In short, the Old Testament taught that marriage was intended to be a permanent, covenantal relationship between a man, who was to protect and provide for his wife, and a woman, who was to remain monogamous to her husband. Marriages between legitimate partners were insured by God, before Whom such were contracted.204 The Law called for the execution of a woman who broke her marital vow, and when the practice of that punishment was discontinued, divorce became an accepted substitute, an act of discipline. When the man failed to live up to his side of the bargain, either by depriving his wife within marriage, by aggressive abuse in marriage, or by dissolution of the marriage, the Law provided for her protection by permitting divorce. The Law required the actively or passively abusive husband to release the wife, if she sued via the courts, though the husband technically did the filing for divorce. The innocent woman who had been divorced was permitted to remarry. The man in those cases (the “guilty” party) was permitted to marry, since polygamy was permissible, but the Scripture had especially strong condemnation (“adultery”) for a man who divorced solely for the purpose of devoting himself to another woman. Thus, divorce could either be a discipline or an act of treachery; the grounds in the case determined which it was. Remarriage was presumed to be a right for the guilty husband, as well as innocent parties, though the guilty party was clearly identified as an offender (in the prophetic literature). Guilty males, we presume, showed the fruit of repentance by remarrying the severed partner (along with the new spouse). Guilty wives, however, were not morally free to remarry.205 The fruit of their repentance was to put away their subsequent partners and return to their rightful spouse.206 Thus, a re-establishment of the broken marriage may be presumed to be the proper way to rectify the sin of divorce. But if an innocent partner married again in the intervening time, that subsequent union—even of a wife—would be morally permissible.
These, then, are the general teachings of the Old Testament regarding the issue of marriage/divorce/remarriage. They form the context for the New Testament teachings. Let us turn now to the teaching of Christ and his followers to see if they changed the Old Testament teaching. We should not expect that they will. Why would God change the rules of marriage half way down the historical pike? Nonetheless, expectation is one thing. Fact is another. If Christ does change them we must be willing to admit that He did.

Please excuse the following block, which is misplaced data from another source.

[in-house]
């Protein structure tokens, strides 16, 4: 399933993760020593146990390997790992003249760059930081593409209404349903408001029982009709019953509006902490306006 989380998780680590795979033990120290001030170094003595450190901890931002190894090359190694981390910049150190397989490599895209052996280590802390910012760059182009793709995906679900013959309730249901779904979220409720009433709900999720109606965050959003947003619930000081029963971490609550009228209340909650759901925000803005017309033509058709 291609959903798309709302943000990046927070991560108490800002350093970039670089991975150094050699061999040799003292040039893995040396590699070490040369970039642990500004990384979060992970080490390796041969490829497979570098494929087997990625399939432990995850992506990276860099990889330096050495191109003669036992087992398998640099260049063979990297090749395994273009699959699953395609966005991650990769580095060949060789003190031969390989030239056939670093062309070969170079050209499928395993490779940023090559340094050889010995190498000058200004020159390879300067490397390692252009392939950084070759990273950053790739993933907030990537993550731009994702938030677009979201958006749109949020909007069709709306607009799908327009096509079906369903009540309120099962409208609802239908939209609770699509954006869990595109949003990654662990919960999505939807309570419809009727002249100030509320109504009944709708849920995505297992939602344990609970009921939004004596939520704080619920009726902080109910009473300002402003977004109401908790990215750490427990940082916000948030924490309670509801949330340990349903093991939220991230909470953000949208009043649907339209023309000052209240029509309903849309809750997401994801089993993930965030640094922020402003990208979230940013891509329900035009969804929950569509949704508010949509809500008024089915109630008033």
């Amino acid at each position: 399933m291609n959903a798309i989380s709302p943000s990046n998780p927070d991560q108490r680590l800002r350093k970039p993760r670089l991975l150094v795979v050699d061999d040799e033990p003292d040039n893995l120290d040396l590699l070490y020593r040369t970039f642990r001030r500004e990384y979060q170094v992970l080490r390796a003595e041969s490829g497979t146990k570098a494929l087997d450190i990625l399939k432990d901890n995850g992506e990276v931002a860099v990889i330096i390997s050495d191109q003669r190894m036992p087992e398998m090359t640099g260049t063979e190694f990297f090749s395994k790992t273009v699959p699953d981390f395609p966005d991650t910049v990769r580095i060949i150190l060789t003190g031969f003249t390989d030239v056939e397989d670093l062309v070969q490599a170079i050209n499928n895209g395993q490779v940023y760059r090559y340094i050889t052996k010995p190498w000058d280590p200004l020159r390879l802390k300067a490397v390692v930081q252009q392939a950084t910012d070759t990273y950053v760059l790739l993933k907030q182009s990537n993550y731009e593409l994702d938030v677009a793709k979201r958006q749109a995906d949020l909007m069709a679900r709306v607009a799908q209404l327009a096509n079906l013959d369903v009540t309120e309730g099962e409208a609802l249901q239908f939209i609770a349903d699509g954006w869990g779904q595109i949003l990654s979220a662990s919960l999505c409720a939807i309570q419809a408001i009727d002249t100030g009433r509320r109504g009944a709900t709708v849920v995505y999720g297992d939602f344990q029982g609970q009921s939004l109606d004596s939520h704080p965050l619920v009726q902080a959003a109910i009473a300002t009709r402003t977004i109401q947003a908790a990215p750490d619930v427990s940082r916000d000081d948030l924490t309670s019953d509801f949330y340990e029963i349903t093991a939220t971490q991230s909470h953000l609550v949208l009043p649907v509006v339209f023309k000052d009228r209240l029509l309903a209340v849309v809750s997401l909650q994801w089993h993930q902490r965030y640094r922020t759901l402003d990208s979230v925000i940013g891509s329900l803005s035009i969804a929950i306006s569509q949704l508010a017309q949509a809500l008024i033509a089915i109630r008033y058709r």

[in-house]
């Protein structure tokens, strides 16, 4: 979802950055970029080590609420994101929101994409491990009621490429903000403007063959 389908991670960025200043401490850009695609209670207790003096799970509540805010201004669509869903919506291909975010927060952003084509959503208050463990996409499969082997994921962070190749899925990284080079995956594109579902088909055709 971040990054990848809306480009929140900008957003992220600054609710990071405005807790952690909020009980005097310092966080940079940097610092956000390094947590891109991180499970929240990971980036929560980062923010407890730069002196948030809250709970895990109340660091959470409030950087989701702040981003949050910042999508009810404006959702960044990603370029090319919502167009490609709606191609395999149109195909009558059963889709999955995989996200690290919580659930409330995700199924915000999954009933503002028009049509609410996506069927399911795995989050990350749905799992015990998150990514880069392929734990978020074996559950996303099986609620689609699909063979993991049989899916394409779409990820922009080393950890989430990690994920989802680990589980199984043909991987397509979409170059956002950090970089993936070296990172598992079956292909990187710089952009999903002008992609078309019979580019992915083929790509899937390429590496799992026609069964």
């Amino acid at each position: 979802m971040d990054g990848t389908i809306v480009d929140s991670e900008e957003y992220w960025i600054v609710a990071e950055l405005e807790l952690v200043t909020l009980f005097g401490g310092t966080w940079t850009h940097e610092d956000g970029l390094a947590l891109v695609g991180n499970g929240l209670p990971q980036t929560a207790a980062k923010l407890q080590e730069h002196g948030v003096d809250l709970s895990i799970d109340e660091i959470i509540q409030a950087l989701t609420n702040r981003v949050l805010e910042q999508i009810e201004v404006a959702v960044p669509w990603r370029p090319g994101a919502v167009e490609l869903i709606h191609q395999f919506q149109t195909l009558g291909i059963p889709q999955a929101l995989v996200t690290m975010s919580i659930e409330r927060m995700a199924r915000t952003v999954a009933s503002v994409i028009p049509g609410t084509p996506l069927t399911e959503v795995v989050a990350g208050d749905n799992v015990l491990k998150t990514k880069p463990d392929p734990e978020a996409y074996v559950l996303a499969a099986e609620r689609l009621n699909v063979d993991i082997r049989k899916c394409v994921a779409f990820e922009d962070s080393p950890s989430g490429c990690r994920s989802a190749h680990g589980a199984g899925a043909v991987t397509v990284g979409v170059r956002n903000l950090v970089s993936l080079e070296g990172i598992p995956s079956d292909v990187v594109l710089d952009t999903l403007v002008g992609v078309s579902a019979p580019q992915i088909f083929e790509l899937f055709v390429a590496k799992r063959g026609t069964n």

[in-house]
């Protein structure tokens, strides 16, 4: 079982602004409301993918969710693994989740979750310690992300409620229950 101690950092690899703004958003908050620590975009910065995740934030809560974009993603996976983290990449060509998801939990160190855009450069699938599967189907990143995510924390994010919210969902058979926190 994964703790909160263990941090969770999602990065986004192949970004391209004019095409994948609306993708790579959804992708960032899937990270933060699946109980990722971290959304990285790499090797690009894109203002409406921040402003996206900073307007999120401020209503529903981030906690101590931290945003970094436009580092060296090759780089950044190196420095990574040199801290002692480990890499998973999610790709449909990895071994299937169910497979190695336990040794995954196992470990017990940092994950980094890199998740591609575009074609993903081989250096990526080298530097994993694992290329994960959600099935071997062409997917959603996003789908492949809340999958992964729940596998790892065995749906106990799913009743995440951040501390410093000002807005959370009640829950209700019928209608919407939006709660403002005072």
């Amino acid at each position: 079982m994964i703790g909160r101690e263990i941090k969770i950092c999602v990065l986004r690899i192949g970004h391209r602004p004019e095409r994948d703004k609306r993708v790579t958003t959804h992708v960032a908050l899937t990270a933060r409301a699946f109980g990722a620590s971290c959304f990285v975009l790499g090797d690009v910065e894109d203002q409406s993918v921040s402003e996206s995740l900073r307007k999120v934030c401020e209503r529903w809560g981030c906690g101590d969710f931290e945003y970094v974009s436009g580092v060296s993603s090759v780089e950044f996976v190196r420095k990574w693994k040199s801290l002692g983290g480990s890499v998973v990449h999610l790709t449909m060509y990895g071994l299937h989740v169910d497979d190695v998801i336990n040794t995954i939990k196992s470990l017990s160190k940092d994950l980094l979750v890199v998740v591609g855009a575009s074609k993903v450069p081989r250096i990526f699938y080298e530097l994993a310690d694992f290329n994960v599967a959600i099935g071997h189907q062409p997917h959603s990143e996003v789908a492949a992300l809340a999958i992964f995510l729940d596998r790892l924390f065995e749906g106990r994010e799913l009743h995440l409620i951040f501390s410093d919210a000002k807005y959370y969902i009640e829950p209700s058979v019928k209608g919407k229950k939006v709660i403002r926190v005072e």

204 Marriages between illegitimate partners, e.g., close kin or interfaith marriages, were also “witnessed by God,” but with no sense of divine insurance. This distinction helps one untie the semantic knot tied by such as Heth and Wenham when they say that “all marriages are witnessed by God” (emphasis added, Jesus, p. 112, et passim). Biblically speaking, they are equivocating on the term witnessed. And this equivocation leads them to draw confusing conclusions elsewhere (cf. Jesus, p. 163).
205 This might be qualified by the presumption that such people would be free to remarry if rejected by their former spouse, if the former spouse had died, or if he was for some other reason unavailable for marriage.
206 Heth/Wenham draw the conclusion from Lev. 18 and Deut 24 that “legal divorce does not dissolve the marital union and the relationships established through that marriage.” They believe that behind such legislation is the presumption that “some kind of relationship still exists between the original couple” (Jesus, p. 112). I agree with their latter statement, but not their first. Just because some relation still exists does not mean that the first marriage has not been sufficiently dissolved for a moral second marriage to be contracted. The very fact that valid second marriages are not forbidden by the text is testimony to this fact. God does not ethically stutter. The only proscriptions on remarriage in the Old Testament relate to the inhibition of further or continued evil. First, the woman is prohibited from returning to her degrading first mate (Deut 24:1-4), and, second, an unrepentant adulteress is forbidden from continuing her adultery by practicing a second marriage (implied by the prophetic materials such as Jer. 3:1 ff.). But none of these moral and social elements of relationship to the former spouse imply a continuing marital bond of the sort inferred by Heth/Wenham. In fact, Deut 24, far from evincing such a bond (so Heth/Wenham), absolutely denies one exists. For if such a continuing bond existed, the legislation could not possibly have morally denied a bonded husband the right to recover his own wife. Heth/Wenham must clearly seek a different definition of the “relationship” than they assume.